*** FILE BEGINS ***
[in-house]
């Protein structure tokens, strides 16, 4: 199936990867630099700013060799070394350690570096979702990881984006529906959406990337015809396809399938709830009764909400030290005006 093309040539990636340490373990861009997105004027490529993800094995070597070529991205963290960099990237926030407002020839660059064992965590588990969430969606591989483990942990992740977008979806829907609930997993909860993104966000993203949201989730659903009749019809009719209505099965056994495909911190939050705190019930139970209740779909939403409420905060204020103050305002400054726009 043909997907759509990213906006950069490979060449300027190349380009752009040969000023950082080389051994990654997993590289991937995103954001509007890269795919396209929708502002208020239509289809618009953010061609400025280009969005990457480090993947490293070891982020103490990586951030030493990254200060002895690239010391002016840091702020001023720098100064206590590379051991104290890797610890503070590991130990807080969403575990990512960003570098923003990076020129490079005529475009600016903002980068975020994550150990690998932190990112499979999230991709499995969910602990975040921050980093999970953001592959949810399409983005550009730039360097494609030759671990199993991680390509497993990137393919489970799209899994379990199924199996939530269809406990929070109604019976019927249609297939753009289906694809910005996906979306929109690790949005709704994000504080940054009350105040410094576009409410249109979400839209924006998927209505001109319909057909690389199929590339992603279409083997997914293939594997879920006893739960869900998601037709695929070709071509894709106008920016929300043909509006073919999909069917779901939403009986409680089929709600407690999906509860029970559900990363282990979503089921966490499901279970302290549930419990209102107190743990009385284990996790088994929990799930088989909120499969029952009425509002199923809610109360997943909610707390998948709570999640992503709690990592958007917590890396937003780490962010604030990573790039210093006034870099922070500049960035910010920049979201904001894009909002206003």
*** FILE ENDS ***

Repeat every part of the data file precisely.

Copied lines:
[in-house]
């Protein structure tokens, strides 16, 4: 199936990867630099700013060799070394350690570096979702990881984006529906959406990337015809396809399938709830009764909400030290005006 093309040539990636340490373990861009997105004027490529993800094995070597070529991205963290960099990237926030407002020839660059064992965590588990969430969606591989483990942990992740977008979806829907609930997993909860993104966000993203949201989730659903009749019809009719209505099965056994495909911190939050705190019930139970209740779909939403409420905060204020103050305002400054726009 043909997907759509990213906006950069490979060449300027190349380009752009040969000023950082080389051994990654997993590289991937995103954001509007890269795919396209929708502002208020239509289809618009953010061609400025280009969005990457480090993947490293070891982020103490990586951030030493990254200060002895690239010391002016840091702020001023720098100064206590590379051991104290890797610890503070590991130990807080969403575990990512960003570098923003990076020129490079005529475009600016903002980068975020994550150990690998932190990112499979999230991709499995969910602990975040921050980093999970953001592959949810399409983005550009730039360097494609030759671990199993991680390509497993990137393919489970799209899994379990199924199996939530269809406990929070109604019976019927249609297939753009289906694809910005996906979306929109690790949005709704994000504080940054009350105040410094576009409410249109979400839209924006998927209505001109319909057909690389199929590339992603279409083997997914293939594997879920006893739960869900998601037709695929070709071509894709106008920016929300043909509006073919999909069917779901939403009986409680089929709600407690999906509860029970559900990363282990979503089921966490499901279970302290549930419990209102107190743990009385284990996790088994929990799930088989909120499969029952009425509002199923809610109360997943909610707390998948709570999640992503709690990592958007917590890396937003780490962010604030990573790039210093006034870099922070500049960035910010920049979201904001894009909002206003």